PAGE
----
Angela is still traveling for clients she met in California, among them Lazertag Arenas and Harley-Davidson; one of her murals for the latter was featured in "Easy Rider" magazine. In the mid 1990s she worked on murals for the Georgia Music Hall of Fame, for the Grand Opera House and for the City Auditorium.
It's difficult to imagine Angela giving new personalities to something as mundane as furniture after taking on those monumental projects. However, she says, "Furniture was my stepping stone (to faux painting) when I discovered the Golden Isles. Then it was on to Miami, Dallas, L.A., the Carolinas, Nevada, France, Panama -- where next?"
She is happy that Forsyth is now her home base and looks forward to involving herself in initiatives to introduce children to art, as she was by her mother. She can paint furniture in her studio without concerns about the elements interrupting her work. Her commissions include outrageous designs for playrooms, playful storybook characters for children and elegant designs for a continental look.
For a comprehensive overview of her work, visit www.henigmanart.com.
DEFINE A NEW LIFESTYLE
In spite of dollar value, some pieces of furniture are hard to give up. As downsizing becomes a catch word for retirees, and streamlining the living environment is appealing to the millennial generation, paring down the inventory is a necessity, but it does not mean giving up style.
The new loft apartment or condominium may not have the architectural details that defined the house you left behind. But you can indulge your creative side and scale back the period antique look to the provincial or add a few contemporary pieces for the eclectic vibe.
I never recommend destroying the value of a priceless antique with paint or by refinishing it, but there are plenty of pieces you have that might look a lot more appealing with a painted design.
THE GIFT OF OLD WOOD
When my father presented me with a birthday gift of several hundred board feet of aged mahogany about 30 years ago, I was not only surprised he would give it away, but humbled he would entrust me with the responsibility.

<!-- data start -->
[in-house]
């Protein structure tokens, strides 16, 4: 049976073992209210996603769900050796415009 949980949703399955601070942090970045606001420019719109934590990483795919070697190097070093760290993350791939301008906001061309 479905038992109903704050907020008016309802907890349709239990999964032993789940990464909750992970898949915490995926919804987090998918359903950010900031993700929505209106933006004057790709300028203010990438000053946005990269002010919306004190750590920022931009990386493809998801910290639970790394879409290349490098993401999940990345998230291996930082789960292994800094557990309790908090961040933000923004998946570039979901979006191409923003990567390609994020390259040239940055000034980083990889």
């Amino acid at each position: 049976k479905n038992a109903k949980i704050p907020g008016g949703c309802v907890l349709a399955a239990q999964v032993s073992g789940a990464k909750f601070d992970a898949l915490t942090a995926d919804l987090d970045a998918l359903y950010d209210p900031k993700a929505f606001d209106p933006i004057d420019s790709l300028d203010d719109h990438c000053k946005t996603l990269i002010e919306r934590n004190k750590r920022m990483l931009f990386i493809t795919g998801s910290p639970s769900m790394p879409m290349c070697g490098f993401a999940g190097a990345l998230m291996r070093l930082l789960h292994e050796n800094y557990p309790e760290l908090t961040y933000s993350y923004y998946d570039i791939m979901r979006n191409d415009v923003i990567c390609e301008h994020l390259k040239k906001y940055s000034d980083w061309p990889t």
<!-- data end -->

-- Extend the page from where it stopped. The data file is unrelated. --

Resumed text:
I needed an armoire for my dining room, one that would be the repository for table linens, china, crystal and silver, easily accessible and all in one place. At a garage sale, I found a pediment from the late Empire period with matching base that was a solid piece of pine, both veneered in crotch mahogany.
Enlisting the help of Jim Hughes, a cabinet maker in Monroe County, I designed the armoire to fit between the old top and base. It was a handsome addition to the dining room, but it was so dark it appeared to loom over the space. My solution was to paint it Napoleon yellow and paint a scene across the four doors depicting the marsh near Apalachicola, Florida.
I got as far as completing the clouds and a few other flourishes when Audrey Raby, a local painter, informed me I knew nothing about painting, although she did grudgingly admit, "They look like Georgia O'Keefe clouds." I was pretty proud of myself, but she took over the project before I made a mess of it and succeeded in giving me the scene I wanted, which I enjoy seeing every day.
My house is full of re-purposed, recycled furniture, some of which I have painted -- recalling my mother's encouraging words, that paint could be removed and no harm would be done -- as long as I was not ruining the value of a documented antique.
Those pieces have become the ones I do not want to part with -- they all have a story to tell.
Katherine Walden is an interior designer and freelance writer in Macon. Contact her at 478-742-2224 or email@example.com.